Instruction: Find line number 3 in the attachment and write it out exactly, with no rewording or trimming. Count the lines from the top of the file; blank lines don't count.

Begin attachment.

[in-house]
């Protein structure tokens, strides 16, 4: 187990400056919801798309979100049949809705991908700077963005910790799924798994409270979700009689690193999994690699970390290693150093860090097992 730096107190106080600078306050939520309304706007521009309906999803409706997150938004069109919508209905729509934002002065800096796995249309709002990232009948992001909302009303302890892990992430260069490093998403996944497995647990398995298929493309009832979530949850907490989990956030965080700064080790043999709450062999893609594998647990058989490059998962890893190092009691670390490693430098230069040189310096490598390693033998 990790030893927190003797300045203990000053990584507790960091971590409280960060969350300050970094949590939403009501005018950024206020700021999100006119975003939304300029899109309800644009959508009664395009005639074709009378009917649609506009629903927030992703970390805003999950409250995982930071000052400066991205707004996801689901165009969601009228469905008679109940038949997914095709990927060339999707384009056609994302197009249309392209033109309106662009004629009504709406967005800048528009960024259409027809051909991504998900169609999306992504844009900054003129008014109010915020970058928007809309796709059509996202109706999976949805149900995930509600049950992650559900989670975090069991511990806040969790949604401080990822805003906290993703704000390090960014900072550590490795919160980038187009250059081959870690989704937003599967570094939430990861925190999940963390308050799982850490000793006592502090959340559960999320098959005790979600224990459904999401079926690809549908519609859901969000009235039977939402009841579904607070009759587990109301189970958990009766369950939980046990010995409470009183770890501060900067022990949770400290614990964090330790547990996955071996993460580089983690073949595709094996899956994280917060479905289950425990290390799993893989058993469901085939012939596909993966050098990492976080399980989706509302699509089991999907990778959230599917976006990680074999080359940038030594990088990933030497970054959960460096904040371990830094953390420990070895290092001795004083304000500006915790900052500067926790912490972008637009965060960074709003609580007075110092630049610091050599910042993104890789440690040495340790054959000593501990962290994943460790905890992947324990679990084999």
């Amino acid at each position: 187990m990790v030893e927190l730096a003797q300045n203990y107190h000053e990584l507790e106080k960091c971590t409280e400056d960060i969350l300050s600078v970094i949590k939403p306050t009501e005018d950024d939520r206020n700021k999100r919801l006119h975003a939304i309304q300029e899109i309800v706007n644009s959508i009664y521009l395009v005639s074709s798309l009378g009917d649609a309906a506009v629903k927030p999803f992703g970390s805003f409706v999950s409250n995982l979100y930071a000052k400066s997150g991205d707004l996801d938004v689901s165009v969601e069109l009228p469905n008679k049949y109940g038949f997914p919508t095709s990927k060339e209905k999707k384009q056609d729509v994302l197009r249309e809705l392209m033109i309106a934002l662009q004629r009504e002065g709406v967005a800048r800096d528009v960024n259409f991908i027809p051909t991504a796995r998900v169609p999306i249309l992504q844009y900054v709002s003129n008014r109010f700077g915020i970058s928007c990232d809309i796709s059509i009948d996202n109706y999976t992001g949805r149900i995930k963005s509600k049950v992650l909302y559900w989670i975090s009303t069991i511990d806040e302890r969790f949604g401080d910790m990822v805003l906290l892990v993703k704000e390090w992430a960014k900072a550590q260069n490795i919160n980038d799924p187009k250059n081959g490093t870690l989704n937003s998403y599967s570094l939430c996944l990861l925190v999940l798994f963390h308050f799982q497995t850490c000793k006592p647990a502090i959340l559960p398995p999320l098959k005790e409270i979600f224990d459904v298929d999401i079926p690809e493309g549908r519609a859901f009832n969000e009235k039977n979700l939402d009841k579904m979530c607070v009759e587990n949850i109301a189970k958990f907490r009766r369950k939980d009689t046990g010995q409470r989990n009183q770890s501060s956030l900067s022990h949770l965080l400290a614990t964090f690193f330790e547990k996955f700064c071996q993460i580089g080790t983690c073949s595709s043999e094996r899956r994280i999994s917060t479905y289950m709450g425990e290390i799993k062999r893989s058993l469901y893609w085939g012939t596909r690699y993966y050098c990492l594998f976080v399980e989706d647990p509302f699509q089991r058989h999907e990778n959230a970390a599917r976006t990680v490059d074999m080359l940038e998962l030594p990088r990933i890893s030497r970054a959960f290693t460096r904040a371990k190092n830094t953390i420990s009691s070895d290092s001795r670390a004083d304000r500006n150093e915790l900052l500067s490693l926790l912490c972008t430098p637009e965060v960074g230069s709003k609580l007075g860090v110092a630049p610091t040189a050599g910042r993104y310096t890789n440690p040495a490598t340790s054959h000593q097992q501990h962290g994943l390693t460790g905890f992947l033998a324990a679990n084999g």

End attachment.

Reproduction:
């Amino acid at each position: 187990m990790v030893e927190l730096a003797q300045n203990y107190h000053e990584l507790e106080k960091c971590t409280e400056d960060i969350l300050s600078v970094i949590k939403p306050t009501e005018d950024d939520r206020n700021k999100r919801l006119h975003a939304i309304q300029e899109i309800v706007n644009s959508i009664y521009l395009v005639s074709s798309l009378g009917d649609a309906a506009v629903k927030p999803f992703g970390s805003f409706v999950s409250n995982l979100y930071a000052k400066s997150g991205d707004l996801d938004v689901s165009v969601e069109l009228p469905n008679k049949y109940g038949f997914p919508t095709s990927k060339e209905k999707k384009q056609d729509v994302l197009r249309e809705l392209m033109i309106a934002l662009q004629r009504e002065g709406v967005a800048r800096d528009v960024n259409f991908i027809p051909t991504a796995r998900v169609p999306i249309l992504q844009y900054v709002s003129n008014r109010f700077g915020i970058s928007c990232d809309i796709s059509i009948d996202n109706y999976t992001g949805r149900i995930k963005s509600k049950v992650l909302y559900w989670i975090s009303t069991i511990d806040e302890r969790f949604g401080d910790m990822v805003l906290l892990v993703k704000e390090w992430a960014k900072a550590q260069n490795i919160n980038d799924p187009k250059n081959g490093t870690l989704n937003s998403y599967s570094l939430c996944l990861l925190v999940l798994f963390h308050f799982q497995t850490c000793k006592p647990a502090i959340l559960p398995p999320l098959k005790e409270i979600f224990d459904v298929d999401i079926p690809e493309g549908r519609a859901f009832n969000e009235k039977n979700l939402d009841k579904m979530c607070v009759e587990n949850i109301a189970k958990f907490r009766r369950k939980d009689t046990g010995q409470r989990n009183q770890s501060s956030l900067s022990h949770l965080l400290a614990t964090f690193f330790e547990k996955f700064c071996q993460i580089g080790t983690c073949s595709s043999e094996r899956r994280i999994s917060t479905y289950m709450g425990e290390i799993k062999r893989s058993l469901y893609w085939g012939t596909r690699y993966y050098c990492l594998f976080v399980e989706d647990p509302f699509q089991r058989h999907e990778n959230a970390a599917r976006t990680v490059d074999m080359l940038e998962l030594p990088r990933i890893s030497r970054a959960f290693t460096r904040a371990k190092n830094t953390i420990s009691s070895d290092s001795r670390a004083d304000r500006n150093e915790l900052l500067s490693l926790l912490c972008t430098p637009e965060v960074g230069s709003k609580l007075g860090v110092a630049p610091t040189a050599g910042r993104y310096t890789n440690p040495a490598t340790s054959h000593q097992q501990h962290g994943l390693t460790g905890f992947l033998a324990a679990n084999g």